Tsunami Training Camp in San Gil is an excellent example of why CrossFit offers a unique and insightful way to travel. It gives an authentic, glimpse into the everyday life of the local community. Every box is different, but TSunami Training Camp offers a truly alternative experience. You might find yourself sitting back in amazement.
The 90-minute classes can get a little chaotic at times, but out of the chaos comes a very enjoyable and effective class with a great group of people. The only reservation I had is that if you are neither able to speak Spanish, nor have much experience with CrossFit, you might find classes at Tsunami Training Camp hard to follow and a little overwhelming.
I love joining a class with such a diverse mix of members. While it’s not a box which seems to focus heavily on its competitors, the program is challenging and has a lot of volume. The members who do compete train in the classes, so I was always able to find somebody to push myself in the workout.
Tsunami Training Camp is a great little box hidden down a cobbled street, risen above much of the town. This makes for some great views at night. It’s definitely one of the more rustic boxes that you’d be likely to come across on your travels, but that adds to the charm. The walls are clad with chipboard, and the ceiling is just high enough for a set of rings.
What made this gym one to remember was the programme and the way that it pushed me. Tsunami Training Camp may not have all the frills of some boxes, but it has barbells, bumpers plates, heavy dumbbells, kettlebells, a rig, a couple of benches and everything else that you would expect to see in a CrossFit gym.
It doesn’t, however, have any cardio equipment. Instead, it’s on a hill which lends itself to hill sprints. San Gil is also prime trail running country and the box does organise the occasional trail run or hike so ask about these if you are interested. It also organizes a swim on the first and second Saturday of every month.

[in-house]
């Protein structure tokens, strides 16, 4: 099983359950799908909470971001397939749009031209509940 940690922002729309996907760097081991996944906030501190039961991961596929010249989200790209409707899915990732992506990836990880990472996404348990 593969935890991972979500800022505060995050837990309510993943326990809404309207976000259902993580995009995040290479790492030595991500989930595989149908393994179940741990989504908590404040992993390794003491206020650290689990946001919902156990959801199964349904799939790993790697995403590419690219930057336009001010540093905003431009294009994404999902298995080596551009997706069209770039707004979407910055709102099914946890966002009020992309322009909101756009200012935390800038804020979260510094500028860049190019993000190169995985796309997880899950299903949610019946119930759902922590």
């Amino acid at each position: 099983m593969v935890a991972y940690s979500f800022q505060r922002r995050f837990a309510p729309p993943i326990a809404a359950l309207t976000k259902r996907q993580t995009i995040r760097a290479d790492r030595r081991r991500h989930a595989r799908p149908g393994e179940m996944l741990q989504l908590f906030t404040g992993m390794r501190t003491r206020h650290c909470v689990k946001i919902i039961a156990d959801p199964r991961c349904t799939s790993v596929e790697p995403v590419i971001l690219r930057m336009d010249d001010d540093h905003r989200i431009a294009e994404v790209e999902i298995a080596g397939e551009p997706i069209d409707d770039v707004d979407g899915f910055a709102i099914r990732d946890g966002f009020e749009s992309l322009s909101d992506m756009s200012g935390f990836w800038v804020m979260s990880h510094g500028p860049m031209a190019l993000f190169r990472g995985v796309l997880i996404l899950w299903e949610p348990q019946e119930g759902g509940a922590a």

The coaches were very happy for me to do my own thing. They even seemed to encourage it. However it’s also worth noting that if you do want to train by yourself, you won’t have access to the rig/squat rack as it would’ve meant getting in the way of the class.
Workout of the day
The classes at Tsunami Training Camp are 90 minutes long. And to be honest, I don’t think they could fit the amount of volume they include into anything less. See the class programme from a day below. Three back-to-back Metcons! People that are new to this type of volume might want to manage their intensity as to not ruin themselves for the rest of the day.
However, even if you do decide to hit each element hard you might be saved. The programme only has three high intensity days each week. On the other days the intensity is dropped right down. So if you are only planning on training one or two days during your stay, you may want to consider which days you go.
The Weekdays 9.30am class is always more traditional CrossFit style training, however with that exception, the general pattern is:
Monday - Functional Bodybuilding / Strength
Tuesday - Crossfit Style Metcons - High intensity, High Volume
Wednesday - Functional / Bodyweight style training mixed with a lower intensity Functional Bodybuilding / Strength session
Thursday - Crossfit Style Metcons - High intensity, High Volume
Friday - Functional Bodybuilding / Strength
Saturday - Crossfit Style Metcons - High intensity, High Volume
An Example of the programme from one Tuesday:
Strength: 10 EMOM of a Single clean increasing in weight
Event 1) Thrusters 15 - 10 - 5
DUBs 50- 100 - 150
Event 2) For time (15 mins)
60 Sit Ups
50 KB Swings
40 Pull Ups
Event 3) 5 x 1 Min AMRAP
5 Burpees then Max Wall Balls
You can imagine my disbelief after finishing the second ‘event’ when I realised that we still had another to go. The above was a huge contrast to the Friday which was much more accessory work, building up to heavy deadlifts, Dumbbell Bench presses and weighted pull ups.
How to find TSunami Training Camp:
San Gil is a small town. So as long as your accommodation is reasonably central, it’s not going to be far to walk. That being said TSunami Training Camp is towards the top of the steep bank which runs along the side of the town. Be prepared for short, but steep climb as you walk to the gym. Also give yourself enough time to find TSunami Training Camp. It took me a couple of attempts, because map apps didn’t seem to put the address in the correct place. However, the location linked at the bottom of the page is correct so you shouldn’t have the same problem.
There is no obvious sign outside the gym, it’s simply recognisable from the open garage door and the Sound of Music and banging weights from the inside.
The two streets which it is on the corner of (Calle 9a and Carrera 6a) only exist for half a block, so if you look for them you will never find them. To find it for the first time, you are better off walking along Carrera 6 then turn up the hill at Calle 9, and take the first right after half a block. This is Carrera 6a. It’s then another right (down hill) at the first chance you get. Tsunami Training camp will be on your left.